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Practical Credit Crisis Tips for Students and Families

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The following advice includes several tried but true tips. Most good advice doesn't change just because one is in a financial crisis.

Borrow Smart

  • Minimize Debt. Live like a student while you are in school so you don't have to live like a student after you graduate. Every $100 you spend using student loan money now will cost you about $200 by the time you've paid off your loans.

  • Avoid Overborrowing. If you're borrowing more than $25,000 for an Associate's degree or $45,000 for a Bachelor's degree, you may be borrowing too much. Similar signs of overborrowing for graduate degrees (including undergraduate debt) are $75,000 for a Master's degree, $100,000 for a PhD, $160,000 for a law degree and $215,000 for an MD.

    A good rule of thumb is to not borrow more for your entire education than your expected starting salary after you graduate. A student obtaining a degree in sociology or art history will earn less and should borrow less than a student graduating with a degree in computer science or nursing. Be realistic about your likely starting salary. Not every culinary arts graduate is going to turn into the next Emeril Lagasse, Rachel Ray, Wolfgang Puck or Bobby Flay.
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  • Borrow Federal First. Federal loans are cheaper, more available, and have better repayment terms than private student loans. The interest rates on federal education loans are fixed, while the interest rates on private student loans are variable and may increase over the life of the loan. Unsubsidized Stafford and PLUS Loans do not depend on financial need, so you don't have to be poor to qualify for low-cost federal loans.

    The income-based repayment plan makes it easier for students who are experiencing financial difficulty or who are pursuing public service careers to afford to repay their loans. This repayment plan, however, is not available for private student loans.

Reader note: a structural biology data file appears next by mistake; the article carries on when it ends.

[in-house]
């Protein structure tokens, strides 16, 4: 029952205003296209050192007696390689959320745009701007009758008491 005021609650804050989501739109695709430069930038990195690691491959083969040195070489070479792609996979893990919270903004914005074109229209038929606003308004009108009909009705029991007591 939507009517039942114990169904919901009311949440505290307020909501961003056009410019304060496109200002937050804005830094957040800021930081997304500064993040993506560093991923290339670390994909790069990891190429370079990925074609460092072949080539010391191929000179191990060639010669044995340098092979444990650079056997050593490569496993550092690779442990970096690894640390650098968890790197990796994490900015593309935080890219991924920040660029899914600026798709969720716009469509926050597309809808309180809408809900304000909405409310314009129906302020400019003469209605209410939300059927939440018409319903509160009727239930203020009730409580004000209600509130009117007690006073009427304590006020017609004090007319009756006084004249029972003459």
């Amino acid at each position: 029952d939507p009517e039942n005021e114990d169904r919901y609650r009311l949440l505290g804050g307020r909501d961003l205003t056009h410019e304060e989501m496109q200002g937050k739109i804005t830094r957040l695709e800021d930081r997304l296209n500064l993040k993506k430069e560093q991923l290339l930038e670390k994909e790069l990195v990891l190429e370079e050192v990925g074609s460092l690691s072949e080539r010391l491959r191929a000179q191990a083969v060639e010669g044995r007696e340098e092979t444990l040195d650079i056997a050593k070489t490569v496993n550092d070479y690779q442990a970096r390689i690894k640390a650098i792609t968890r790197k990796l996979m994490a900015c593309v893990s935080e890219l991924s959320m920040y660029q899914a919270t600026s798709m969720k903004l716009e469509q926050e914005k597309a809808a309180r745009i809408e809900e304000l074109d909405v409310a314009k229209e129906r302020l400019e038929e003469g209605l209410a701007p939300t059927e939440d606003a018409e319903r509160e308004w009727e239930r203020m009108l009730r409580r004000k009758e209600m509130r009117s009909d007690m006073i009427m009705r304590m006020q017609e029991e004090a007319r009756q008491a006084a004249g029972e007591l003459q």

• Shop Around for a Lender. There are still many lenders participating, but many are eliminating or reducing loan discounts (federal) or increasing interest rates (private).

  • Look for a Less Expensive College. Cumulative debt correlates strongly with the tuition rates and cost of attendance. The more expensive the school, the more debt you will accumulate by the time you graduate. If you will need to borrow private student loans in order to attend your first choice college, consider looking for a less expensive college. Your second choice college may be just as good but cost a lot less. When comparing colleges according to cost, focus on the out-of-pocket cost. This is the cost after subtracting just grants, not loans.

  • Apply for Private Student Loans with a Creditworthy Cosigner. Applying with a cosigner not only increases your chances of getting the loan, but also results in a lower cost loan as the interest rates and fees are based on the higher of the two credit scores.